Yum! I’ve been making lots of soups and curries lately, too. This one sounds like a terrific addition to the rotation. Last time I was in our local Savory Spice Shop I noticed that they were selling asafoetida (although it’s spelled asafetida in their catalog), so that’s another option hat some people may have for sourcing it.

  6. HolliDe says:

    Your snow landscape photos are stunning! I love how you see the beauty in something that a lot of people are complaining about. And the Potato Masala? I can smell it through the screen! Will definitely try this soon! Thank you!

  7. Megan says:

    Your pictures are beautiful! I am going to try this meal. Thanks for sharing!

  8. Sophie says:

    This is awesome! You photographed the process and the final dish so beautifully. I’m suddenly wishing for powdery snow and big bowl of this. Sounds so good!!

  9. Katrina @ Warm Vanilla Sugar says:

    These potatoes sound soooo good. The great thing about Indian food is once you buy all the new spices, you’re set for months and months. I have all these spices and can’t wait to try these potatoes!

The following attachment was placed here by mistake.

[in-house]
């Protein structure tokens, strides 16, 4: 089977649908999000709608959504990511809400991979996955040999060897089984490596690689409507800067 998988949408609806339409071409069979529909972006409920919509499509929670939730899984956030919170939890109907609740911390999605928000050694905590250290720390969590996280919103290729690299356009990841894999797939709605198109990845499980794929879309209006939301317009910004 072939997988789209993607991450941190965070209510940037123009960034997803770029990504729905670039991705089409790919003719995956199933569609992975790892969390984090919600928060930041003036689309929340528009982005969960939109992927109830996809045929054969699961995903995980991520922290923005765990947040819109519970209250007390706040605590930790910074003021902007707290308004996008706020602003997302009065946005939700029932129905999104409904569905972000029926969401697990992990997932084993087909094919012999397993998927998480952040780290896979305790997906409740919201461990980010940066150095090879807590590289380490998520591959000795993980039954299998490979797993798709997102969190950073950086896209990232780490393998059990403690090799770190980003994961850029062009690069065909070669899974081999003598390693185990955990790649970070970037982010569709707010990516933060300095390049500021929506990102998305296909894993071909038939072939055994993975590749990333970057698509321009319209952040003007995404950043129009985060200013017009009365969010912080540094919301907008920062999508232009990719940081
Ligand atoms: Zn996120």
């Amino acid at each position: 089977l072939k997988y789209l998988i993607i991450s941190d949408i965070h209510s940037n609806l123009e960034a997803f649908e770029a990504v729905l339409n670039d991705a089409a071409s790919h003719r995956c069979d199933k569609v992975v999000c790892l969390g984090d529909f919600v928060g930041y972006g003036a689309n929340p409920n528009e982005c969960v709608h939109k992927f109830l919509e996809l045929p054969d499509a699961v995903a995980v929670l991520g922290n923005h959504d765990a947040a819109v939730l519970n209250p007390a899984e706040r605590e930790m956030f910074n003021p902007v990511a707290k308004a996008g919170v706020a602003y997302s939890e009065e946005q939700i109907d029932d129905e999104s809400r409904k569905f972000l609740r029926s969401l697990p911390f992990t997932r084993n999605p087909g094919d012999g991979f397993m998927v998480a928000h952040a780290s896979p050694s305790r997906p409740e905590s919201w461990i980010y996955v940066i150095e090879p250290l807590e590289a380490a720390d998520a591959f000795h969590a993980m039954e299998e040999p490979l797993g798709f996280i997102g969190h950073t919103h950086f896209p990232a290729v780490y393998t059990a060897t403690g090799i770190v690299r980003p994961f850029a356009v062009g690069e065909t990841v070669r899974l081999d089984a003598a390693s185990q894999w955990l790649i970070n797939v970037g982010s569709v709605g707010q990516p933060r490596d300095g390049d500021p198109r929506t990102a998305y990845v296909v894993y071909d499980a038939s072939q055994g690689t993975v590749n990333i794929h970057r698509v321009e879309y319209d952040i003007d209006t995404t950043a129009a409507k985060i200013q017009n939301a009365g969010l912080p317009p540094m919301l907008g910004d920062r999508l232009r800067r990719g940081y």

10. Kate says:

    Those photographs of the snow and trees are stunning. The black and white of the birches against the furrier black and white of the pines, and the boundary between the edge of the woods and the mountain… And a beautiful recipe as well.

  11. Rocky Mountain Woman says:

    I love this! It’s one of my all time favorites, but I’ve never made it at home.

    We’ve had frozen ground with warmer temperatures and rain = flooding! One of my neighbors has a real mess in their basement…

  12. Allie says:

    Hey Jen, I’m just wondering what setup you use for photographing when it is dark outside. Do you have softboxes? I live in a tiny apartment and often am cooking after a long day of work, when it is long since dark outside. All I have currently is a homemade lightbox, but I would love to improve anything I can.

  13. jenyu says:

    Alanna – thank you!

    Kristin – what a lucky girl :)

    angelitakarmalita – dang. If I had a TV that would be something I’d want to watch!

    Jessica – I’m sorry that it doesn’t appeal to you. You might have better luck reading paleo food blogs.

    Meg – oh yes! Savory is a great shop to find all manner of spices. Thanks for reminding me!

    HolliDe – thanks :)

    Megan – thank you!

    Sophie – ha ha :)

    Katrina – exactly! It’s that way with a lot of Asian cooking in general.

    Kate – thank you. They are quaking aspens (which look a lot like birches).

    Rocky Mountain Woman – it was the same for me. It’s so easy to make at home though, and a lot more economical! Ugh, flooding :(

    Allie – I have 2 large softboxes that I use with my SB-800 and SB-600. I don’t shoot at night very often because nighttime is when I get computer work done. When I do, it’s usually two large softboxes – one from the side and the other bouncing off a standard white ceiling. Hope that helps!